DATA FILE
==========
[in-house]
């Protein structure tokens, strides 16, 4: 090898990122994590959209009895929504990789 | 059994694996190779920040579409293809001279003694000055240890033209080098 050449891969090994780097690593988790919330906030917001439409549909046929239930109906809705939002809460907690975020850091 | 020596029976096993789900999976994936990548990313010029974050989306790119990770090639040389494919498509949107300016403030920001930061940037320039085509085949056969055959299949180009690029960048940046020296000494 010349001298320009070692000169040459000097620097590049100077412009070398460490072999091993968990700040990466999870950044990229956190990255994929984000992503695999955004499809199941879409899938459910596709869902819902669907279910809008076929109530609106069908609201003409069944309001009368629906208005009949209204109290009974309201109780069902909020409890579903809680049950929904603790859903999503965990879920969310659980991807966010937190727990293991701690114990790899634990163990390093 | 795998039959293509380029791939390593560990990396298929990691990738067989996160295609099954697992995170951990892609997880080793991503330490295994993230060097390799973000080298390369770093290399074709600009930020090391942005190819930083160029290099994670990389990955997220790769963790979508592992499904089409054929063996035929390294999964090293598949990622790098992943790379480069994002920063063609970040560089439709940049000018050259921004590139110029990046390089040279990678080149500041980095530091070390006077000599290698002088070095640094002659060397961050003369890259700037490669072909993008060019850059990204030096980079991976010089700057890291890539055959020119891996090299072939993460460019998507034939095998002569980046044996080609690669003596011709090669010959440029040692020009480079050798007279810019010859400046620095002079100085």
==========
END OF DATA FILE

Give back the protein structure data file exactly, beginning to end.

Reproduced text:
[in-house]
């Protein structure tokens, strides 16, 4: 090898990122994590959209009895929504990789 | 059994694996190779920040579409293809001279003694000055240890033209080098 050449891969090994780097690593988790919330906030917001439409549909046929239930109906809705939002809460907690975020850091 | 020596029976096993789900999976994936990548990313010029974050989306790119990770090639040389494919498509949107300016403030920001930061940037320039085509085949056969055959299949180009690029960048940046020296000494 010349001298320009070692000169040459000097620097590049100077412009070398460490072999091993968990700040990466999870950044990229956190990255994929984000992503695999955004499809199941879409899938459910596709869902819902669907279910809008076929109530609106069908609201003409069944309001009368629906208005009949209204109290009974309201109780069902909020409890579903809680049950929904603790859903999503965990879920969310659980991807966010937190727990293991701690114990790899634990163990390093 | 795998039959293509380029791939390593560990990396298929990691990738067989996160295609099954697992995170951990892609997880080793991503330490295994993230060097390799973000080298390369770093290399074709600009930020090391942005190819930083160029290099994670990389990955997220790769963790979508592992499904089409054929063996035929390294999964090293598949990622790098992943790379480069994002920063063609970040560089439709940049000018050259921004590139110029990046390089040279990678080149500041980095530091070390006077000599290698002088070095640094002659060397961050003369890259700037490669072909993008060019850059990204030096980079991976010089700057890291890539055959020119891996090299072939993460460019998507034939095998002569980046044996080609690669003596011709090669010959440029040692020009480079050798007279810019010859400046620095002079100085």